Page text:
Gaza ceasefire will leave fundamental issues unresolved

Drawing by a 7-year old girl from the first grade in an elementary school in Sderot, Israel, expressing her feelings about living under the constant threat of Qassam rocket attacks./ WikipediaThe Israel-Hamas war is a painful example of how failures of policy
on all sides can allow a simmering conflict to ignite into all-out war.
After two weeks of heavy fighting, world leaders have been roused to
greater diplomatic activity, but the two sides show no sign of heeding
outside calls for a truce. The war is in an uncertain phase which could
lead in a number of directions.

Hundreds of Palestinians are being killed and thousands wounded in
the Israeli offensive. The Gazan people have insufficient food and
water, while the lack of power and supplies means hospitals cannot
properly treat patients. Humanitarian agencies and the UN therefore
seek an immediate ceasefire with the basic aim of saving lives.
Unfortunately the position of the key actors is so entrenched that this
humanitarian imperative is currently being ignored.

Both the Israelis and Hamas have an appetite for further fighting,
partly because of deep hostility to the other and partly because to
stop would mean defeat and a ceasefire on unfavourable terms. Israel
feels its assault has been largely successful and remains committed to
inflicting maximum damage on Hamas while it has the opportunity.

The US is the only external party holding real leverage on Israel but
it blames Hamas for the crisis and remains content for the Israeli
operation to continue. The inactivity of the Bush administration in its
final days merely confirms its ineffectiveness in addressing the
Arab-Israeli conflict. The new US administration is likely to re-engage
with greater energy but it hard to see President Obama taking risks
with the special Israeli relationship in a meaningful push for a
comprehensive settlement.

Should a ceasefire be agreed shortly by diplomatic means, it is
probable that the fundamental issues at the root of the conflict will
be unresolved - Hamas will maintain the intention and capacity to fire
rockets while Israel will maintain its longstanding blockade of the
Gaza Strip. As with the fragile peace between Israel and Hizbullah in
Lebanon, the possibility of future conflict will remain.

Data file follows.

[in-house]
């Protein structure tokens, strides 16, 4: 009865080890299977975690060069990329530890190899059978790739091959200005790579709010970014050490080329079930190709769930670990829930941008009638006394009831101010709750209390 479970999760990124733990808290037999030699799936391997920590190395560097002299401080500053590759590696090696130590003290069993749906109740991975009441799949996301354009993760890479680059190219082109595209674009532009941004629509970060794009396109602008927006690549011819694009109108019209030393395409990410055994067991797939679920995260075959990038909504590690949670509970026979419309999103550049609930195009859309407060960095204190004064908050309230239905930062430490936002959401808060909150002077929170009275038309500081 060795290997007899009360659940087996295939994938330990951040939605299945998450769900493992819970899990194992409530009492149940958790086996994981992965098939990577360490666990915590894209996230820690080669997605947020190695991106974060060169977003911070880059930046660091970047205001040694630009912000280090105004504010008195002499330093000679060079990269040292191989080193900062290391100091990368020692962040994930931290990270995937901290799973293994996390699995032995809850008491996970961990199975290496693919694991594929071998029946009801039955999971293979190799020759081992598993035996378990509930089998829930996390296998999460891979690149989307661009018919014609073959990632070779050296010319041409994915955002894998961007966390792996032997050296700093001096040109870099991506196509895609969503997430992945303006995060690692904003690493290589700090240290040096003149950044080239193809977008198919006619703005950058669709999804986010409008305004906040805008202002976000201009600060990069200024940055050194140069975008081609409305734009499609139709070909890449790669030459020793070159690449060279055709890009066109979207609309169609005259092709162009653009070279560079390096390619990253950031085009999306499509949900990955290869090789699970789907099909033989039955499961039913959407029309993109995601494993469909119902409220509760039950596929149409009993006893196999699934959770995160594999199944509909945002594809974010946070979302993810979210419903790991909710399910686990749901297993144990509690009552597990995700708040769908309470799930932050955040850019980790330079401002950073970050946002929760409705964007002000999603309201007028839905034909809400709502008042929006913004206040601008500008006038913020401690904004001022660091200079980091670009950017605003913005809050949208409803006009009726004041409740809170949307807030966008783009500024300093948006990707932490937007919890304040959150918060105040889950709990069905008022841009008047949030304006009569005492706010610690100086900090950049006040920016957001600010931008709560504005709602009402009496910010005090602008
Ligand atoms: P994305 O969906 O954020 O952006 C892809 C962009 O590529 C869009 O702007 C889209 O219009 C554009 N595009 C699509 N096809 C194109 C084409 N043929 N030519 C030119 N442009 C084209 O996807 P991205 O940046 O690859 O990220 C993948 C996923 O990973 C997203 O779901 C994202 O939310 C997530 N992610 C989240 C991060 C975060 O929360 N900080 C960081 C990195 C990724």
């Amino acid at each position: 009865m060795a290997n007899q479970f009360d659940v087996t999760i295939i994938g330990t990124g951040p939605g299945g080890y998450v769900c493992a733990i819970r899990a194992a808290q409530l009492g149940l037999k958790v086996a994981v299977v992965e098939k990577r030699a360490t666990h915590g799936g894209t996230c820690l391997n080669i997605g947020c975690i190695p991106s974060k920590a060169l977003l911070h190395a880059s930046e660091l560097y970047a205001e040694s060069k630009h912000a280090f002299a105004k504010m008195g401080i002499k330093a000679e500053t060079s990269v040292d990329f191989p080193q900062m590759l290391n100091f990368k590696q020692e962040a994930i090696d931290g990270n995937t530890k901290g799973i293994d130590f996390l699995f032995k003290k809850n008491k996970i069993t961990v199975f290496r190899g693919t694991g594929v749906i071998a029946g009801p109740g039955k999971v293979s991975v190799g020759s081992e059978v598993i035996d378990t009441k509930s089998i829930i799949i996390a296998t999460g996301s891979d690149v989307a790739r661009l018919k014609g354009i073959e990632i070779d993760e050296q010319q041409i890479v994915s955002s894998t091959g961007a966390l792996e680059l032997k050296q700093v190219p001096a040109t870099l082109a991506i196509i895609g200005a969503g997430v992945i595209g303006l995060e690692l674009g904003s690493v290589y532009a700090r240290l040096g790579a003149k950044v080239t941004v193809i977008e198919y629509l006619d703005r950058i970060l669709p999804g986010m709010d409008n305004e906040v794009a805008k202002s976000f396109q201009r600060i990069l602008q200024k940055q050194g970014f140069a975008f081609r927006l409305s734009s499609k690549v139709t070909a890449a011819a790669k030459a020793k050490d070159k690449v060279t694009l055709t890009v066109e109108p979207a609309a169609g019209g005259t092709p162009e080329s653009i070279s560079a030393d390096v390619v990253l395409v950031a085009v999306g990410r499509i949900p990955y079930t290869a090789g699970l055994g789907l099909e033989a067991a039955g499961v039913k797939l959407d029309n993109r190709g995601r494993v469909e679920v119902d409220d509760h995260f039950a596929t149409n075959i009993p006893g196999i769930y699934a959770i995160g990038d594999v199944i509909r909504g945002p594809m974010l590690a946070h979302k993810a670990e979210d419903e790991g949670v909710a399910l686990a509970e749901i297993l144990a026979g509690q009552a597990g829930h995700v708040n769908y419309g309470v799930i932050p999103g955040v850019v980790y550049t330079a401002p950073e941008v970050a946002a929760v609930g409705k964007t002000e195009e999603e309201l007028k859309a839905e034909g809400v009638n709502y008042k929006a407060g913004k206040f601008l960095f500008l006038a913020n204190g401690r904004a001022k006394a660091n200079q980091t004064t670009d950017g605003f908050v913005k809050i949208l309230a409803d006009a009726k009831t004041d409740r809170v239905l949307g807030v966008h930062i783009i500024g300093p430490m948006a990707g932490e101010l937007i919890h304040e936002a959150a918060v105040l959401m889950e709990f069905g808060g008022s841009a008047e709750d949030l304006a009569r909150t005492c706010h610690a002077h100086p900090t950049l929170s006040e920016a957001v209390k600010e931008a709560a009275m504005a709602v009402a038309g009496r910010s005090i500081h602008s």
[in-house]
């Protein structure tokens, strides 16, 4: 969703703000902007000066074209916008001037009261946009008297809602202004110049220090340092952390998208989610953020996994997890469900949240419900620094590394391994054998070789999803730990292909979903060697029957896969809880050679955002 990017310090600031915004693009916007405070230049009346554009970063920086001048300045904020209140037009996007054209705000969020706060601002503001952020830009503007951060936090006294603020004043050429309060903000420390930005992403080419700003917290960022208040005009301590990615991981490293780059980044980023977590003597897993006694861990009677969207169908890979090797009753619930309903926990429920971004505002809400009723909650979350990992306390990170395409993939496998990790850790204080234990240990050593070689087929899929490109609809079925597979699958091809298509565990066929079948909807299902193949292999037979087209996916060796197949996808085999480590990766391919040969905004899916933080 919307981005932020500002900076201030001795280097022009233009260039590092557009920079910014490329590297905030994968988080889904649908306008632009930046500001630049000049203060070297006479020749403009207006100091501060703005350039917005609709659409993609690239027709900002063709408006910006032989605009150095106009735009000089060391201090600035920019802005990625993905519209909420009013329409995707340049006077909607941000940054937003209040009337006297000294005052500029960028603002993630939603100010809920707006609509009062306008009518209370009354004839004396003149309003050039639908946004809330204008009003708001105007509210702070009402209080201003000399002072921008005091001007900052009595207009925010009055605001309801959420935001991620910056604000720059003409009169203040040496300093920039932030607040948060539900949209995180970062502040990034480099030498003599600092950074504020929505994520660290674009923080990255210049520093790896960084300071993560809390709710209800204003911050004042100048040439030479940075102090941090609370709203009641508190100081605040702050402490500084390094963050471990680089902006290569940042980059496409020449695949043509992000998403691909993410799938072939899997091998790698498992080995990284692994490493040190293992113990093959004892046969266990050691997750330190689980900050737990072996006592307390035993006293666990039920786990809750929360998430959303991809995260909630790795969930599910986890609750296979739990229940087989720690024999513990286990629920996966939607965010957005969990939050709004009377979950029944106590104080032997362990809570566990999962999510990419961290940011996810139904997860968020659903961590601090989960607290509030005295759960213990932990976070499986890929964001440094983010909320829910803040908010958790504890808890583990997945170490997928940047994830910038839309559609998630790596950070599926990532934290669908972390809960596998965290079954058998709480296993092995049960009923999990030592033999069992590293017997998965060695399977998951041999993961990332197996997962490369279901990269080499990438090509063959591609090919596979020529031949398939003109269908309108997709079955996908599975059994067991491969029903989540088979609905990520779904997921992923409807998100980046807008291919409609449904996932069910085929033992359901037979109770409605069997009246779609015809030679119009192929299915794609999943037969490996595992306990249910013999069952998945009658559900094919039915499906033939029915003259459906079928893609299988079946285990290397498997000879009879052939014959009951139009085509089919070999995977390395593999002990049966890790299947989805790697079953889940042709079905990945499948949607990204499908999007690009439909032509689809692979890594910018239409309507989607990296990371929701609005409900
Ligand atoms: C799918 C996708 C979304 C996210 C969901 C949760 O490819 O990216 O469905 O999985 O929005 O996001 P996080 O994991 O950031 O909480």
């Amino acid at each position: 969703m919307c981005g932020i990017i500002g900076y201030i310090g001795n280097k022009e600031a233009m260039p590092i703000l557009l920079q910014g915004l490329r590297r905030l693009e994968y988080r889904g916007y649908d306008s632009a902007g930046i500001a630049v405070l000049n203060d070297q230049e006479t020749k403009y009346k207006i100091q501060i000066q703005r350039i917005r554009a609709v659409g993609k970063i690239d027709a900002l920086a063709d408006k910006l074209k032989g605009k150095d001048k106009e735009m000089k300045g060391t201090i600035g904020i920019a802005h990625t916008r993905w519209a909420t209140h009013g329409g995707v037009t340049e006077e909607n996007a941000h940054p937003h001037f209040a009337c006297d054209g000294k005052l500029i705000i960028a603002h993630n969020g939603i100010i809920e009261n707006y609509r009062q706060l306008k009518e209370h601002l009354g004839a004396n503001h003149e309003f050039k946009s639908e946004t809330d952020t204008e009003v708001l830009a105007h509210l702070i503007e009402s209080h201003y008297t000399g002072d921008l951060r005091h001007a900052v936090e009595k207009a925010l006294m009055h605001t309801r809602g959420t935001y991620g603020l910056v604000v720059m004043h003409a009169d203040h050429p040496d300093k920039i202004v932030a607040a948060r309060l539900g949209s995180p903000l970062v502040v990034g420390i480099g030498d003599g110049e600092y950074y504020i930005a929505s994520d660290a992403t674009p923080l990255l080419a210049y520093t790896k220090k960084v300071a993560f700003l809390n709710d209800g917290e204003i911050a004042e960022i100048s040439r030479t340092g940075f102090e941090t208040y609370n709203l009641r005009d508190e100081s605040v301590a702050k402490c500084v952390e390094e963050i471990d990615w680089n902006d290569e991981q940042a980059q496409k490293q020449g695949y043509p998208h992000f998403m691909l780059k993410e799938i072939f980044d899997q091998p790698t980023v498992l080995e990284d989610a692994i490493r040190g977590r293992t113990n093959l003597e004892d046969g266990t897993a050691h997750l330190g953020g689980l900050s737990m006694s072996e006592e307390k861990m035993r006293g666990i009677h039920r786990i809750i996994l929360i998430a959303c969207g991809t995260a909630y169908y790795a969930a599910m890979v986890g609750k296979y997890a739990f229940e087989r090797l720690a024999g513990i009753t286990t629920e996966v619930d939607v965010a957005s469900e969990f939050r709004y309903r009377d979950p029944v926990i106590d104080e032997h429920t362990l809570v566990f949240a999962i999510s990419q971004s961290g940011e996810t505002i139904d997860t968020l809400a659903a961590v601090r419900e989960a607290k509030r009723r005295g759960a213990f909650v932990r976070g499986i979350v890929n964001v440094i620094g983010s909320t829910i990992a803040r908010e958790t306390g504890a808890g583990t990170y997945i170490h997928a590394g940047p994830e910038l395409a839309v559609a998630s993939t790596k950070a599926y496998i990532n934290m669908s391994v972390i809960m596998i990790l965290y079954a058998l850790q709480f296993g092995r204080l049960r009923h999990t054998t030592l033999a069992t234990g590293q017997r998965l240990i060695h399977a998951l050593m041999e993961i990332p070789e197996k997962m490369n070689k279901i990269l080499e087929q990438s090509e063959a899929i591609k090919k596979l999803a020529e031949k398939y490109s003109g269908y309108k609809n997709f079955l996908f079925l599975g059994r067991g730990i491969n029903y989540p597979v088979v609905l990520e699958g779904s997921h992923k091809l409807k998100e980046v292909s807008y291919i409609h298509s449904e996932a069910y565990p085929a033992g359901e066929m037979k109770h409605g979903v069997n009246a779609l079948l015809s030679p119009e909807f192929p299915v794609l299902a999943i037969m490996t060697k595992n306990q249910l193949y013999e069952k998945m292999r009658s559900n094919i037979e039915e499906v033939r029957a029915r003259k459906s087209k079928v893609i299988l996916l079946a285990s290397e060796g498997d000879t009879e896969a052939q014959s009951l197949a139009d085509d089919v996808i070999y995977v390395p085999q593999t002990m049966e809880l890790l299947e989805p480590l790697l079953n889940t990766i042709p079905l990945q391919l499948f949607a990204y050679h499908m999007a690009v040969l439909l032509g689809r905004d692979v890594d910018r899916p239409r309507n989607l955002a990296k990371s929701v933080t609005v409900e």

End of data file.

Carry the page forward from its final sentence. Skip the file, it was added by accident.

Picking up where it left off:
Alternatively, Hamas may be so battered that it surrenders and
Israel wins this war. This Israeli attack is the heaviest it has
inflicted on Palestinians since 1967 and there is huge disparity
between the combatant sides. Hamas also lacks outside friends, has been
largely isolated for years and is strongly opposed by many Palestinians.

However, for Hamas to give in would be counter to the nature of a
movement which is built on resistance and steadfastness. Hamas does not
necessarily mind facing overwhelmingly bad odds and sees value in
simply surviving the attack by a massive military power. Some in the
movement will also welcome the chance to engage the Israelis in urban
guerrilla-style fighting in Gaza.

Israel has expressed its objectives in minimalist terms, having
learned hard lessons from its war with Hizbullah in 2006 in which it
could not achieve its over-ambitious goals. The Israeli aims are to
reduce the level of rocket fire and to weaken Hamas to a position where
it is forced to accept a ceasefire on tougher terms. Israel hopes that
these terms - chiefly no Gazan military attacks and an end to arms
smuggling across the Egyptian border - will ensure much greater
security for its population living near Gaza.

For all the Israeli destruction and killing, a reduction in
Palestinian rocket fire is still not certain. Israel hopes that by the
sheer strength of its deployment and its announcement that the
operation is open-ended, Hamas will see the futility of its struggle
and will break first.

However, if Hamas proves to be as stubborn and resilient as in the
past, it may not accept a ceasefire for some time, leaving Israel with
a tough choice between carrying on, inflicting more civilian casualties
and humanitarian suffering, or pulling out in what would be regarded as
a disappointing, even humiliating step backwards. The former strategy
would attract much firmer international criticism, while the latter
would be deeply unpopular within Israel as the campaign would
effectively have failed.

Hamas' goal is to maintain its resistance until Israel is so
exhausted or pressured that it agrees a truce on equal terms. Hamas
cannot defeat Israel in this war but it could claim victory in such a
scenario given the imbalance between the two sides.

A bleak but possible prospect is that by refusing to flinch first,
Israel and Hamas become trapped in a bloody mess from with neither can
easily escape and in which civilians continue to suffer. The failed
records of both parties and of international actors is not encouraging.

Robert Lowe is Programme Manager and Research Fellow of the Middle East and North Africa Programme at Chatham House, a UK thinktank. This article was first published in The Big Issue. 


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